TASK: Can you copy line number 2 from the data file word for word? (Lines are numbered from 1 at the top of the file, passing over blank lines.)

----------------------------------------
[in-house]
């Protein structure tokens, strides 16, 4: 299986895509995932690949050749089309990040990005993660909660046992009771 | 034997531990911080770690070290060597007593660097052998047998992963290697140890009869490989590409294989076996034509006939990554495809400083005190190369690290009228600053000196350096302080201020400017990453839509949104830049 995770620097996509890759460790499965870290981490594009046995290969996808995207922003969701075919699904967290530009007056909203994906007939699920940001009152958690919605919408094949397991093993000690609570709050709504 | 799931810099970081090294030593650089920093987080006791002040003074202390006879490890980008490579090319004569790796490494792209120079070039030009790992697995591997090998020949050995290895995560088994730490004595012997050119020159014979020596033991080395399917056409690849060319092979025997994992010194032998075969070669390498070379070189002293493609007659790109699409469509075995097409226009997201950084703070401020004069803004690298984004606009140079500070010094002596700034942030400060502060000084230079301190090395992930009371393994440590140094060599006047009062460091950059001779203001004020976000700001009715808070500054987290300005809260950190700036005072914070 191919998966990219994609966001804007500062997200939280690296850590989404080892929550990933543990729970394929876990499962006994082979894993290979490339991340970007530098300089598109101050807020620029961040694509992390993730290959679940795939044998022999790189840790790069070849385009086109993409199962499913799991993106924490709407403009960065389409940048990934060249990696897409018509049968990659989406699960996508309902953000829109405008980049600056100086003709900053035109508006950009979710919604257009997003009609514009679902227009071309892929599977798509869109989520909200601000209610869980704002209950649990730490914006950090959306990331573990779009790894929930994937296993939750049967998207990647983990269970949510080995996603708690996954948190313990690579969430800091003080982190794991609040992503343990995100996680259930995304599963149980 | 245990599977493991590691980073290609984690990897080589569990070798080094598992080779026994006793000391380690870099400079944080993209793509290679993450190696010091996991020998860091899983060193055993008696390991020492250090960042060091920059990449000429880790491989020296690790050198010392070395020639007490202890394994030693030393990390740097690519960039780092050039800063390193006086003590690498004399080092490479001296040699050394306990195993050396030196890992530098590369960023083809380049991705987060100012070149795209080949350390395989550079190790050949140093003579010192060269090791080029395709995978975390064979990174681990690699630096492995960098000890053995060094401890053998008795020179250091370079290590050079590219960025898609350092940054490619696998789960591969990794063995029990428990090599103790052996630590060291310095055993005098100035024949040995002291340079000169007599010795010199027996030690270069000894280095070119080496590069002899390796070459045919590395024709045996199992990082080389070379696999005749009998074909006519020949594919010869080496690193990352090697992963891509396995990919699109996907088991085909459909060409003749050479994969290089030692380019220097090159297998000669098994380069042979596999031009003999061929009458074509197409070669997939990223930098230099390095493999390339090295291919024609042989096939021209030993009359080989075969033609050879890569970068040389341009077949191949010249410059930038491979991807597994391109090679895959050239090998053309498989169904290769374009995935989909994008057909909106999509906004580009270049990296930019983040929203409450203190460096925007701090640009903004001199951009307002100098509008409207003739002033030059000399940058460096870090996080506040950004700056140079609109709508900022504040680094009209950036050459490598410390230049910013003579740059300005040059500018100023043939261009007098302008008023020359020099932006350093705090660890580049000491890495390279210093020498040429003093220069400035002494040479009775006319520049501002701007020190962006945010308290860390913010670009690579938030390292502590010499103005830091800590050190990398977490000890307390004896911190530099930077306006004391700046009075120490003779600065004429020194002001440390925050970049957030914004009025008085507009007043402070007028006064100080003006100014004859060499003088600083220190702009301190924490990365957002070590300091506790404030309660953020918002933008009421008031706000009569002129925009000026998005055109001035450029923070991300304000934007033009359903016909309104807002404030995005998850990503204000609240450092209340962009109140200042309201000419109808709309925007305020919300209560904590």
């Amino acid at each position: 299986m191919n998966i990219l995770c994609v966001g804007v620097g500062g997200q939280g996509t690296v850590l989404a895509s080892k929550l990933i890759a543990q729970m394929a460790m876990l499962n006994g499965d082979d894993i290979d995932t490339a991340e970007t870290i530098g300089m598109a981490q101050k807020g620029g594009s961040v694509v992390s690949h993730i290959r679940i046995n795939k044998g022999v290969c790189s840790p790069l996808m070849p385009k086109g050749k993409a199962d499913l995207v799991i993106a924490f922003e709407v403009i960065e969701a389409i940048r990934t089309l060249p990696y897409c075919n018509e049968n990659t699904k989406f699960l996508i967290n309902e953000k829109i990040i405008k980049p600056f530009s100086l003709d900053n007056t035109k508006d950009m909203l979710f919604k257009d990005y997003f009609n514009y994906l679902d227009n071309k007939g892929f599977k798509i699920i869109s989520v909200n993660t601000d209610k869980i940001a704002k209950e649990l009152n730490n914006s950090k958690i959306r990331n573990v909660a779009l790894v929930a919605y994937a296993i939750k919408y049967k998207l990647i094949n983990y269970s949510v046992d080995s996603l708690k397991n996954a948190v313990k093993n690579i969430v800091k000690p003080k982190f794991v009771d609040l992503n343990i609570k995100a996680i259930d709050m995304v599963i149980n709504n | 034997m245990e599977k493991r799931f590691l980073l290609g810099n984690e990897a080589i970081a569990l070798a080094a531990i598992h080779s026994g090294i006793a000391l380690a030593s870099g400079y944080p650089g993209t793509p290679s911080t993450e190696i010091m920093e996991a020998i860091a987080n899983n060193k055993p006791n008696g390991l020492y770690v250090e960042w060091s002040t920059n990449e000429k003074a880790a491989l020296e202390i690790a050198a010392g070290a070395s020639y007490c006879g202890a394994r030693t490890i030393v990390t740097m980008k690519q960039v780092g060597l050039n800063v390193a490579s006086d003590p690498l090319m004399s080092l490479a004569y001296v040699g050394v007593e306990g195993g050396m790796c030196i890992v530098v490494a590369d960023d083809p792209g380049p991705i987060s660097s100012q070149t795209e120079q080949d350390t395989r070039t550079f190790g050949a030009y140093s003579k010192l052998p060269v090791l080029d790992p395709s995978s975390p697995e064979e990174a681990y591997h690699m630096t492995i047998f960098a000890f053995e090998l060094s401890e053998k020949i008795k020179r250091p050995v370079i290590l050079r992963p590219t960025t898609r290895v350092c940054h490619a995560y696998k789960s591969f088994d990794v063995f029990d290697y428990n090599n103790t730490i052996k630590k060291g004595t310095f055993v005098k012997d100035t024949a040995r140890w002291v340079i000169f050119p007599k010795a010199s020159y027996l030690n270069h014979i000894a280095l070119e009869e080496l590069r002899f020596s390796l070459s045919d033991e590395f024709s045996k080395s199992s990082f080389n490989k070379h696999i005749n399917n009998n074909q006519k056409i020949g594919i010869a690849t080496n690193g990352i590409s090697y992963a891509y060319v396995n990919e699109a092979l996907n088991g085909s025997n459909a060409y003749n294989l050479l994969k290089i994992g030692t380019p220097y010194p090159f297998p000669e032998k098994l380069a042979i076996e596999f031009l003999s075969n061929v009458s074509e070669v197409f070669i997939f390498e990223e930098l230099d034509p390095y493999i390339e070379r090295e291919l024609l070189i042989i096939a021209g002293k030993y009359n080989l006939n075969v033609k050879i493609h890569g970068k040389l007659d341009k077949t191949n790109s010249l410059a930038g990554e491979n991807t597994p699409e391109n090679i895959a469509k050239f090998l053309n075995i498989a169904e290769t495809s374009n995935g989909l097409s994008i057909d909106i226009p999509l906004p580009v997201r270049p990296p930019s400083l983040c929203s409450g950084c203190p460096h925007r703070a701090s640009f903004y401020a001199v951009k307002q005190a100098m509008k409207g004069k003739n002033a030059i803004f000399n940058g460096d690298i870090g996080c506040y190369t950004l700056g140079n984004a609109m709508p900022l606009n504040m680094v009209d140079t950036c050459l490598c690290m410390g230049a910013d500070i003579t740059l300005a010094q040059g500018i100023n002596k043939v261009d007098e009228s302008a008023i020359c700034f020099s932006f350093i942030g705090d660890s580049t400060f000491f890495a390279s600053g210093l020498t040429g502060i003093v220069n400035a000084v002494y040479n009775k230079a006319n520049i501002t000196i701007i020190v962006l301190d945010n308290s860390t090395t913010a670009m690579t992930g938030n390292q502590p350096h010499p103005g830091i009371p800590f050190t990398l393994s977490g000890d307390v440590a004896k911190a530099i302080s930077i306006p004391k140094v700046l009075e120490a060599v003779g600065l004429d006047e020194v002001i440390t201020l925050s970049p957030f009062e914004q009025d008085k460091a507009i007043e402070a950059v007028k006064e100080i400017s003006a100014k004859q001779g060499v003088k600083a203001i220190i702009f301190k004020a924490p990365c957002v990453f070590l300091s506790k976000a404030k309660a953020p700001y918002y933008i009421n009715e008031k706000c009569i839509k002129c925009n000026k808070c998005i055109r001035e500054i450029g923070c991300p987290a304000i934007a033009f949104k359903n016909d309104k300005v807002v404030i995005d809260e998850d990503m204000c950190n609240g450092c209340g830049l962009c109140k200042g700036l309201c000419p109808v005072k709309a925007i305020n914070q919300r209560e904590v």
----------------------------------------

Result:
């Protein structure tokens, strides 16, 4: 299986895509995932690949050749089309990040990005993660909660046992009771 | 034997531990911080770690070290060597007593660097052998047998992963290697140890009869490989590409294989076996034509006939990554495809400083005190190369690290009228600053000196350096302080201020400017990453839509949104830049 995770620097996509890759460790499965870290981490594009046995290969996808995207922003969701075919699904967290530009007056909203994906007939699920940001009152958690919605919408094949397991093993000690609570709050709504 | 799931810099970081090294030593650089920093987080006791002040003074202390006879490890980008490579090319004569790796490494792209120079070039030009790992697995591997090998020949050995290895995560088994730490004595012997050119020159014979020596033991080395399917056409690849060319092979025997994992010194032998075969070669390498070379070189002293493609007659790109699409469509075995097409226009997201950084703070401020004069803004690298984004606009140079500070010094002596700034942030400060502060000084230079301190090395992930009371393994440590140094060599006047009062460091950059001779203001004020976000700001009715808070500054987290300005809260950190700036005072914070 191919998966990219994609966001804007500062997200939280690296850590989404080892929550990933543990729970394929876990499962006994082979894993290979490339991340970007530098300089598109101050807020620029961040694509992390993730290959679940795939044998022999790189840790790069070849385009086109993409199962499913799991993106924490709407403009960065389409940048990934060249990696897409018509049968990659989406699960996508309902953000829109405008980049600056100086003709900053035109508006950009979710919604257009997003009609514009679902227009071309892929599977798509869109989520909200601000209610869980704002209950649990730490914006950090959306990331573990779009790894929930994937296993939750049967998207990647983990269970949510080995996603708690996954948190313990690579969430800091003080982190794991609040992503343990995100996680259930995304599963149980 | 245990599977493991590691980073290609984690990897080589569990070798080094598992080779026994006793000391380690870099400079944080993209793509290679993450190696010091996991020998860091899983060193055993008696390991020492250090960042060091920059990449000429880790491989020296690790050198010392070395020639007490202890394994030693030393990390740097690519960039780092050039800063390193006086003590690498004399080092490479001296040699050394306990195993050396030196890992530098590369960023083809380049991705987060100012070149795209080949350390395989550079190790050949140093003579010192060269090791080029395709995978975390064979990174681990690699630096492995960098000890053995060094401890053998008795020179250091370079290590050079590219960025898609350092940054490619696998789960591969990794063995029990428990090599103790052996630590060291310095055993005098100035024949040995002291340079000169007599010795010199027996030690270069000894280095070119080496590069002899390796070459045919590395024709045996199992990082080389070379696999005749009998074909006519020949594919010869080496690193990352090697992963891509396995990919699109996907088991085909459909060409003749050479994969290089030692380019220097090159297998000669098994380069042979596999031009003999061929009458074509197409070669997939990223930098230099390095493999390339090295291919024609042989096939021209030993009359080989075969033609050879890569970068040389341009077949191949010249410059930038491979991807597994391109090679895959050239090998053309498989169904290769374009995935989909994008057909909106999509906004580009270049990296930019983040929203409450203190460096925007701090640009903004001199951009307002100098509008409207003739002033030059000399940058460096870090996080506040950004700056140079609109709508900022504040680094009209950036050459490598410390230049910013003579740059300005040059500018100023043939261009007098302008008023020359020099932006350093705090660890580049000491890495390279210093020498040429003093220069400035002494040479009775006319520049501002701007020190962006945010308290860390913010670009690579938030390292502590010499103005830091800590050190990398977490000890307390004896911190530099930077306006004391700046009075120490003779600065004429020194002001440390925050970049957030914004009025008085507009007043402070007028006064100080003006100014004859060499003088600083220190702009301190924490990365957002070590300091506790404030309660953020918002933008009421008031706000009569002129925009000026998005055109001035450029923070991300304000934007033009359903016909309104807002404030995005998850990503204000609240450092209340962009109140200042309201000419109808709309925007305020919300209560904590």